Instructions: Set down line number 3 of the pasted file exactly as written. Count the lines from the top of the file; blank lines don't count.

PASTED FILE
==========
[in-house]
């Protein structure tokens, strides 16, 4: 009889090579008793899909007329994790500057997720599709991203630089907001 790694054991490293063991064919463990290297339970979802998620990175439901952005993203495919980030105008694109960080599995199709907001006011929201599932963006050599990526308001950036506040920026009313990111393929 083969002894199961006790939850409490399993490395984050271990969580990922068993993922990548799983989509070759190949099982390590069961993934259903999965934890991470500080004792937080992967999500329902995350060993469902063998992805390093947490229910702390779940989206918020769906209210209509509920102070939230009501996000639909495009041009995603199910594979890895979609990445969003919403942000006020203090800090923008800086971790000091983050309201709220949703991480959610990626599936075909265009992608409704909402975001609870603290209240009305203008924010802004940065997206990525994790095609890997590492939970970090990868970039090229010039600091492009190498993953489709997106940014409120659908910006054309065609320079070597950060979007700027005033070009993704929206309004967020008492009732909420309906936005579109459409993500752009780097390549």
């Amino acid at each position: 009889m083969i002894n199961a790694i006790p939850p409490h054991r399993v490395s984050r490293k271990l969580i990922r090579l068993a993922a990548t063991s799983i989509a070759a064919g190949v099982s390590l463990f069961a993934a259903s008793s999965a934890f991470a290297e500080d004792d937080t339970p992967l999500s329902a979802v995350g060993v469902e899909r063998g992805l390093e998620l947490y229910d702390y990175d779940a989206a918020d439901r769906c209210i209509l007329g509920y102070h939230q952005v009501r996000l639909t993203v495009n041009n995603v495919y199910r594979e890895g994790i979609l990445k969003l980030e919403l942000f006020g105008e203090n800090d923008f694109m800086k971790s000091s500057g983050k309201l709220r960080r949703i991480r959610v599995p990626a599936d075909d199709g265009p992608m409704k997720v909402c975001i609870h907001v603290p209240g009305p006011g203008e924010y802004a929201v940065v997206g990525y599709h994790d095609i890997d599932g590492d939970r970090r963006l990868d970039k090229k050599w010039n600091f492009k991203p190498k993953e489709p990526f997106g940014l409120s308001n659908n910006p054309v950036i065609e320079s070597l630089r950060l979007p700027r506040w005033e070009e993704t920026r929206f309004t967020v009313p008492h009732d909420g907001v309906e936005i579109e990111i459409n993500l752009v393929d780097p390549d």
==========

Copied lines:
């Amino acid at each position: 009889m083969i002894n199961a790694i006790p939850p409490h054991r399993v490395s984050r490293k271990l969580i990922r090579l068993a993922a990548t063991s799983i989509a070759a064919g190949v099982s390590l463990f069961a993934a259903s008793s999965a934890f991470a290297e500080d004792d937080t339970p992967l999500s329902a979802v995350g060993v469902e899909r063998g992805l390093e998620l947490y229910d702390y990175d779940a989206a918020d439901r769906c209210i209509l007329g509920y102070h939230q952005v009501r996000l639909t993203v495009n041009n995603v495919y199910r594979e890895g994790i979609l990445k969003l980030e919403l942000f006020g105008e203090n800090d923008f694109m800086k971790s000091s500057g983050k309201l709220r960080r949703i991480r959610v599995p990626a599936d075909d199709g265009p992608m409704k997720v909402c975001i609870h907001v603290p209240g009305p006011g203008e924010y802004a929201v940065v997206g990525y599709h994790d095609i890997d599932g590492d939970r970090r963006l990868d970039k090229k050599w010039n600091f492009k991203p190498k993953e489709p990526f997106g940014l409120s308001n659908n910006p054309v950036i065609e320079s070597l630089r950060l979007p700027r506040w005033e070009e993704t920026r929206f309004t967020v009313p008492h009732d909420g907001v309906e936005i579109e990111i459409n993500l752009v393929d780097p390549d």